Benkharbouche and Another v Embassy of The Republic of Sudan: CA 5 Feb 2015

The claimant had been an employee of a foreign diplomatic mission. He said that he was not debarred by the 1978 Act from bringing claims for unfair dismissal and breach of working time regulations, saying that any exemption would infringe his human rights.
Held: (i) where there is a breach of a right afforded under EU law, article 47 of the Charter is engaged; (ii) the right to an effective remedy for breach of EU law rights provided for by article 47 embodies a general principle of EU law; (iii) (subject to exceptions which have no application in the present case) that general principle has horizontal effect; (iv) in so far as a provision of national law conflicts with the requirement for an effective remedy in article 47, the domestic courts can and must disapply the conflicting provision; and (v) the only exception to (iv) is that the court may be required to apply a conflicting domestic provision where the court would otherwise have to redesign the fabric of the legislative scheme.’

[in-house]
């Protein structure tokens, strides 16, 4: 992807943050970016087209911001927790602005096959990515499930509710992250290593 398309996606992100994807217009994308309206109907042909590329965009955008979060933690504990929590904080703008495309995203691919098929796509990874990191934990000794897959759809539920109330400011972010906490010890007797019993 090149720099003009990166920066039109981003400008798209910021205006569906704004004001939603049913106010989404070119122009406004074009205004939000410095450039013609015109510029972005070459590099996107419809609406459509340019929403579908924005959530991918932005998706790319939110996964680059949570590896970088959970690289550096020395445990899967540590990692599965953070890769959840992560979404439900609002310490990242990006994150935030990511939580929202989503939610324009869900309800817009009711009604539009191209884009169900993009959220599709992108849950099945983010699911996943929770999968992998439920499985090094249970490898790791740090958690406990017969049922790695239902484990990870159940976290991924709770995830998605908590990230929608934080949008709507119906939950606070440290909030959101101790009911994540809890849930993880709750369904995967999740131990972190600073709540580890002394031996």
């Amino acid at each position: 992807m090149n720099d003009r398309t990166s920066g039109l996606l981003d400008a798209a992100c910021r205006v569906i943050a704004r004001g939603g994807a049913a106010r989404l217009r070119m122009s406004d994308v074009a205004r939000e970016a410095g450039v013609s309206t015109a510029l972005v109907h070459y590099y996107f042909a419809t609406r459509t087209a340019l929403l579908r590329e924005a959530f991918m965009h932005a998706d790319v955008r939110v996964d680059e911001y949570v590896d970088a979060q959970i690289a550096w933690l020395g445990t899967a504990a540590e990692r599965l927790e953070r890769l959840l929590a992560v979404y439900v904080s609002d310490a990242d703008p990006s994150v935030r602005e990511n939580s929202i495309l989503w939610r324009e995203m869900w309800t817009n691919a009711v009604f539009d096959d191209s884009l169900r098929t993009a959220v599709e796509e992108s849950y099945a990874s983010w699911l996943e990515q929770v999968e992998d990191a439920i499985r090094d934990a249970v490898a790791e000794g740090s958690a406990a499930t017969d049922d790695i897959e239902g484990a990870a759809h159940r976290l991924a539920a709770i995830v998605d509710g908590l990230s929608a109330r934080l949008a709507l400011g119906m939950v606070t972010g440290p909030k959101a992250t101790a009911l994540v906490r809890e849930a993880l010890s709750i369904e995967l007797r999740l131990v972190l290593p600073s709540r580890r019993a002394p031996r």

It was ‘questionable’ whether article 11 of the draft articles was in fact a definitive statement of customary international law in embassy employment disputes.
Lord Dyson MR, Arden, Lloyd Jones LJJ
[2015] EWCA Civ 33, [2016] QB 347, [2015] 3 WLR 301, [2015] IRLR 301, [2016] 1 All ER 816, [2015] 2 CMLR 20, [2015] WLR(D) 83, [2015] HRLR 3, [2015] ICR 793
Bailii, WLRD
State Immunity Act 1978, European Convention on Human Rights 6, Charter of Fundamental Rights of the European Union 47
England and Wales
Citing:
At EATBenkharbouche v Embassy of The Republic of Sudan (Jurisdictional Points : State Immunity) EAT 4-Oct-2013
EAT STATE IMMUNITY
A cook at the Sudanese embassy, and a member of the domestic staff of the Libyan embassy, both made claims arising out of their employment. They were met with pleas of State Immunity, . .

Cited by:
CitedThe United States of America v Nolan SC 21-Oct-2015
Mrs Nolan had been employed at a US airbase. When it closed, and she was made redundant, she complained that the appellant had not consulted properly on the redundancies. The US denied that it had responsibility to consult, and now appealed.
At CABenkharbouche v Secretary of State for Foreign and Commonwealth Affairs SC 18-Oct-2017
The court was asked as to the compatibility of provisions in the 1978 Act with the human rights of the appellant. The claimants, Moroccan nationals were employed as domestic staff in embassies in London. They alleged both race discrimination and . .

These lists may be incomplete.
Updated: 07 March 2021; Ref: scu.542260